Thursday, June 30, 2022

Life After Roe Will Be Worse Than Democrats Feared

It's from Katha Pollitt, a well-known extremist on abortion rights.

At the Nation, "We are dealing with religious fanatics, with police chiefs on a mission and prosecutors looking to make their careers in deeply red places":

Let’s not kid ourselves. The decision in Dobbs v. Jackson Women’s Health Organization, overturning Roe v. Wade, is going to be a catastrophe. There’s a German proverb that translates roughly as “the soup is never eaten as hot as it’s cooked,” meaning things won’t be as bad as you fear. Sometimes that’s true, but it wasn’t for the Germans, and it won’t be for us.

For years pro-choicers have warned that the right to abortion was at risk, only to be called Chicken Littles by pundits and politicos, usually men. Some thought returning abortion to the states would lead to a middle-of-the-road practical solution and, more important, take abortion out of politics. Ha! Others were sure no one wanted bans to happen: Republicans only used “cultural issues” to distract voters from the party’s real agenda, screwing the working class on behalf of corporations. Thomas Frank made himself famous with a book devoted to that thesis, What’s the Matter with Kansas? I hope he apologizes to the women of Kansas, because the fears he dismissed have come to pass.

What can be done? Abortion funds, which raise money for low-income patients’ procedures, are wonderful, and you should give them all your money now, but even before Dobbs, they couldn’t help everyone in need. Their work will be harder now. On Monday, abortion funds in Texas suspended operations because of laws criminalizing helping women seeking to end their pregnancies. If you thought, as many did, that abortion opponents would be satisfied with a return to pre-Roe hypocrisies, when millions of women got abortions while law enforcement mostly looked the other way, think again.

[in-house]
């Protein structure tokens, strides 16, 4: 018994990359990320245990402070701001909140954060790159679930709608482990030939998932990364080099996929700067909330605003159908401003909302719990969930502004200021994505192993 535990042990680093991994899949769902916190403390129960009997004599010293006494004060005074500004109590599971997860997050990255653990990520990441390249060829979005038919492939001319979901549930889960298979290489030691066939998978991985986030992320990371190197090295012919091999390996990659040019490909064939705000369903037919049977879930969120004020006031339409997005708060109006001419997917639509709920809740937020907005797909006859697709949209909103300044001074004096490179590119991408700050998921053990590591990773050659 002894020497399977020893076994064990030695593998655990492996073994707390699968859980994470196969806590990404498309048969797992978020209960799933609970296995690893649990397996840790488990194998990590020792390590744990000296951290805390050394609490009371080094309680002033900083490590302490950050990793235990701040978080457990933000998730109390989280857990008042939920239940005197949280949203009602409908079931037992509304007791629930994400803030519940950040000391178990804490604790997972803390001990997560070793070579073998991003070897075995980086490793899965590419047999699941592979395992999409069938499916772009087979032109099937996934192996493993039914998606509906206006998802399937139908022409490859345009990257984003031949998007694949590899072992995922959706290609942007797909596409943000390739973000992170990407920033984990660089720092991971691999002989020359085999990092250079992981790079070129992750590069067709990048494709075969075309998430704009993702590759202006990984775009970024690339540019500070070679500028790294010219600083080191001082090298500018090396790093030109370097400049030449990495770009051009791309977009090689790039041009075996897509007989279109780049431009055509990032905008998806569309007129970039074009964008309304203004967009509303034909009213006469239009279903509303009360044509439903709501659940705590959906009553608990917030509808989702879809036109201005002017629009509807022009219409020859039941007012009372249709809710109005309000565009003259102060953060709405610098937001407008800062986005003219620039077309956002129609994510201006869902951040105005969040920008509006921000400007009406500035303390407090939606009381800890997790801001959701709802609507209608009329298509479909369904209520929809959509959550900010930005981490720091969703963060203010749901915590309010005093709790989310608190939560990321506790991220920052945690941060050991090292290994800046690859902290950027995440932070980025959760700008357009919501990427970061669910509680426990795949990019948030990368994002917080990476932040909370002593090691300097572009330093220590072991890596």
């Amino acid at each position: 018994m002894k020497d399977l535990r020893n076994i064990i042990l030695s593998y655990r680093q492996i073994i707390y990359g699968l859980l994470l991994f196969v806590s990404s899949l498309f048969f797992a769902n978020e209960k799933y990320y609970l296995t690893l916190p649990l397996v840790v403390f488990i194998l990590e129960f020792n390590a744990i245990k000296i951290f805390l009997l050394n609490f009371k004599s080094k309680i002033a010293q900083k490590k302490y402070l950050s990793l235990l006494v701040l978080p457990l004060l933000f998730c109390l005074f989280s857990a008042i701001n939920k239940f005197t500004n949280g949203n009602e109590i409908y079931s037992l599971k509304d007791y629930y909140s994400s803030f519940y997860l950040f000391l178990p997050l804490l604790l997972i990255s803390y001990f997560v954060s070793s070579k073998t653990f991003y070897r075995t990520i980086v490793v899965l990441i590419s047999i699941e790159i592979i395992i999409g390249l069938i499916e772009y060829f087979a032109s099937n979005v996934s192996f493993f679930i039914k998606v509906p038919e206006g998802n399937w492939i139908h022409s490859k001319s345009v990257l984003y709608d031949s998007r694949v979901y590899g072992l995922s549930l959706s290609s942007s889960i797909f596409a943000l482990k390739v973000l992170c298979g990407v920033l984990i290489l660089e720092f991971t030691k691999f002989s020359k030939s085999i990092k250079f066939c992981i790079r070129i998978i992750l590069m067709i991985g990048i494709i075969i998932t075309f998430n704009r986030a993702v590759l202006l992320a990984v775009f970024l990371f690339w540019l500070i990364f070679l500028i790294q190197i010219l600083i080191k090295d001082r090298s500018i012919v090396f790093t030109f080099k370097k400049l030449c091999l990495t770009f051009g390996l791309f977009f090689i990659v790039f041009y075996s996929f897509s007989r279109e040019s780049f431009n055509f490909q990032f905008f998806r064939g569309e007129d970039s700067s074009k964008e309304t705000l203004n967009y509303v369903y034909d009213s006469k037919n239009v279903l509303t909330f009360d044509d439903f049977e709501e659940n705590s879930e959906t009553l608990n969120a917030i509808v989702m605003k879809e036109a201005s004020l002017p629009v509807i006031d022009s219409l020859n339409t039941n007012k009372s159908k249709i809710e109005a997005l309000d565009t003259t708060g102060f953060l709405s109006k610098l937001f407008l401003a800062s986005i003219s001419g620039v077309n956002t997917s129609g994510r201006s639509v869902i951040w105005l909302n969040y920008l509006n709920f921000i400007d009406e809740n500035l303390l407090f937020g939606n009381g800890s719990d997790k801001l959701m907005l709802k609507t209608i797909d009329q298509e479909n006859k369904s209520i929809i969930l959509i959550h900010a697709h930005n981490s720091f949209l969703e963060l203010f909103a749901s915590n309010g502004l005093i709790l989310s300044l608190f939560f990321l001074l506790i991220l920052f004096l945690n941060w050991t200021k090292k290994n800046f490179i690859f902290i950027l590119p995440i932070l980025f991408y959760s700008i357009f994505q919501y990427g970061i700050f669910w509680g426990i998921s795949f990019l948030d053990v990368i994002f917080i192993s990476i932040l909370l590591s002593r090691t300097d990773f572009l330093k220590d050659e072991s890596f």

What about traveling to pro-choice states, some of which have recently strengthened protections for abortion rights? That’s not so easy, even for people with money, although it will be much harder for low-income patients. Most women who have abortions are mothers, after all; many have jobs that won’t allow them time off. They can’t just pick up and fly to New York City or Chicago, or drive all day and night to reach the nearest clinic. They’ll need help, and help is expensive. The Brigid Alliance, an abortion travel service which pays all costs—transportation, lodging, food, child care—spends about $1,000 per patient. The influx of patients from states with bans will affect care in the states they travel to. Clinics are already overscheduled. Soon they will be overwhelmed.

Ah, but there are abortion pills, some say, which make it possible to end pregnancies cheaply at home. Pills are crucial, but not a panacea. Yes, they are safe, unlike illegal abortions pre-Roe, but you have to know they exist, how to find them, how to take them, and what to say if you end up going to the ER so you don’t get arrested. You have to know how pregnant you are—they don’t work so well after 12 weeks. You have to avoid copycat anti-abortion websites. And around 5 percent of the time, they won’t work. Who knows how long it will be legal to send them, by mail or in person, to an abortion-ban state? Abortion opponents are already working on ways to criminalize pills and people who make it possible to acquire them. The latest: Facebook and Instagram are taking down information on how to obtain them. Remember when information wanted to be free?

So let’s face it. In half the country, women are fetal vessels now. Their lives, their physical and mental health, their education, their employment, their relationships, their ability to care for their other children, their hopes, ambitions and dreams—none of that matters. What matters is that they incubate a fertilized egg and deliver an infant—which, as Amy Coney Barrett suggested, they can always drop off at the nearest safe-haven baby box. The law may not come after you if you give a pregnant friend money for the procedure or drive her to a free state; anti-abortion activists might not track your pregnancy digitally, as Jia Tolentino warns, but then again, they might (memo to readers: Delete your period tracker now). The capacity exists: to know your online searches, your travel plans, your proximity to a clinic. Does a fetal vessel have rights? I wouldn’t count on it...

Still more at that top link, if you're up to it.